Scott Hollifield: A future concert at the Country Music Hall of Fame | Columnists



When everything explodes, I have a new job in mind: tour guide at the Country Music Hall of Fame in Nashville, Tennessee.

I tested it this weekend and I really liked it.

My travel companion and I loaded up the vehicle most likely to make the six hour drive without breaking down, which wasn’t my truck, and headed to Music City. Our main goal was to attend the Hall of Fame exhibit “Outlaws & Armadillos: Country’s Roaring ’70s” before it ends its four-year run on June 7th.

The exhibit celebrates “the era of cultural and artistic exchange between Nashville, Tennessee, and Austin, Texas, revealing untold stories and never-before-seen artifacts.”

For me, it was the icing on the honky-tonk cake, a tribute to Willie and Waylon and the boys in a grand palace that already features such marvels as Elvis’ Cadillac, Hank Williams’ guitar and overalls by Junior Samples.

When we arrived at the ticket office, a nice woman sitting in front of a giant portrait of Porter Wagoner informed us that the devices for the audio tours were all gone.

People also read…

I didn’t want it anyway.

“It wouldn’t mean anything to me that I don’t already know,” I said to my dear companion. “I’ll be your audio tour.”

She gave me a look like Tammy Wynette hearing that George Jones was taking the lawnmower to the liquor store again.

“Don’t bother people,” she said. “Just enjoy it.”

We took the elevator to the top floor as a recording of “Whispering” Bill Anderson greeted us in the lobby and encouraged us to visit his exhibit first. We were doing. I’m not going against the wishes of a man who wrote the classic killer ballad “The Cold Hard Facts of Life.”

We made our way to the top floor, enjoying the sights and sounds of country music history. And then it happened. I heard my first misrepresentation.

A guy behind me turned to his wife – or it could have been someone else’s wife, given that it was a country music venue – and said, “You know, such a wrote this song about so and so.”

He was wrong. I leaned over to my mate and muttered even more quietly than Bill, “Absolutely not. He is wrong.”

“Don’t start correcting people,” she said. “You are not the tour guide.”

On the second floor we encountered the Outlaw & Armadillos exhibit, which to me was heaven on earth. Around the corner from Guy Clark’s studio, a guy tapped me on the shoulder and asked me a direct question.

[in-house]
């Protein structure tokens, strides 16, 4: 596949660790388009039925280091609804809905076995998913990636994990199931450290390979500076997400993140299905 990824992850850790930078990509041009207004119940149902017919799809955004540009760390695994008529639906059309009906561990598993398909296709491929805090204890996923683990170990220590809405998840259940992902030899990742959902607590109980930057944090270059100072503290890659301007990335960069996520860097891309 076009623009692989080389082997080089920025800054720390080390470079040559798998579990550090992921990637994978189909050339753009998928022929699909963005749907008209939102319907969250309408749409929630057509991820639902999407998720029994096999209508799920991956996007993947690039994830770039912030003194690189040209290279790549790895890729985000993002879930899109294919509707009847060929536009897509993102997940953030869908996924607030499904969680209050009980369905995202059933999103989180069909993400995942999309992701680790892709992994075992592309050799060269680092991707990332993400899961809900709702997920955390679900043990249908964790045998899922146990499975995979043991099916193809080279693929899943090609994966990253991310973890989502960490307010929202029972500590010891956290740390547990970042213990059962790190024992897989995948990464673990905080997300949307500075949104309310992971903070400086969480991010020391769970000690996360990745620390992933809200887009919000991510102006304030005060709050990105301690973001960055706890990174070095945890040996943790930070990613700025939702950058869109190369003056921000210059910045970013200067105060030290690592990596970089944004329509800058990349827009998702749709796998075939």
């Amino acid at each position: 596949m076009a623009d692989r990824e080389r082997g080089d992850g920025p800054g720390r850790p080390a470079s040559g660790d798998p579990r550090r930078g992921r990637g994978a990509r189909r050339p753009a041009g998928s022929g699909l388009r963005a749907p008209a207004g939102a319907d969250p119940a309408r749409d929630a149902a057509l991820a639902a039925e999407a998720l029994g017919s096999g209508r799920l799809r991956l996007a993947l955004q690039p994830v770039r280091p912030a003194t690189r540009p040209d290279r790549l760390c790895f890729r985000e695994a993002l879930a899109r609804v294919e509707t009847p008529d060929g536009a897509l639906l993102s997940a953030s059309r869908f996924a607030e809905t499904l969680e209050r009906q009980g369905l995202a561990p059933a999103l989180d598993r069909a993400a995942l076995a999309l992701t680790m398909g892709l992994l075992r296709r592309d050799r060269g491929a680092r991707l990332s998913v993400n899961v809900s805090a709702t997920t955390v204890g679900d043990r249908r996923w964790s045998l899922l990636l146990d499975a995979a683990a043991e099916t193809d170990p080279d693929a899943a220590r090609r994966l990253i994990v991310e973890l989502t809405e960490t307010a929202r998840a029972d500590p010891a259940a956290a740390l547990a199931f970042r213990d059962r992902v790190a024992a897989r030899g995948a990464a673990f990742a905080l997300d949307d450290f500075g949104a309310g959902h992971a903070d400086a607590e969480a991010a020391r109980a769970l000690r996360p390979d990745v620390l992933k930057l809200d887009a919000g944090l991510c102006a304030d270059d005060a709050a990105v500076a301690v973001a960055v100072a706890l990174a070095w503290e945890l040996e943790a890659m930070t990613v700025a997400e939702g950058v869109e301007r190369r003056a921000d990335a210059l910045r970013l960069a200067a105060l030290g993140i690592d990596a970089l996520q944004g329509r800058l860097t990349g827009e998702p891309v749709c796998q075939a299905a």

“Hey, I don’t see anything about George Jones. It was in the 70s, right?

Maybe he thought I was the one to ask since I was wearing a Johnny Paycheck shirt with the words “I’m the only hell my momma ever raised” printed on the back.

“Most certainly,” I said. “Although Jones was originally from Texas, he was generally associated with the Nashville mainstream at this time and was not really associated with the Outlaw movement that this particular exhibit highlights.”

Instant tour guide, just add beer.

At an exhibit honoring Shel Silverstein, who wrote a ‘Boy Named Sue’ and many other songs, a man wondered aloud, ‘Is this the same guy who wrote the book? for children “The Giving Tree”?

“Why, yes it is,” I said. “He’s the author of children’s books, has written songs recorded by Bobby Bare and Dr. Hook and the Medicine Show, among others, and has even drawn cartoons for Playboy magazine.”

“Wow, I didn’t know that,” he said.

“He was a real Renaissance man,” I say.

And so on. I helped where needed and my beloved companion resigned herself to the fact that I could not keep quiet.

So, Country Music Hall of Fame, you’ll soon be receiving my resume. Keep it on file.

Scott Hollifield is editor and general manager of The McDowell News at Marion and a humor columnist. Email him at


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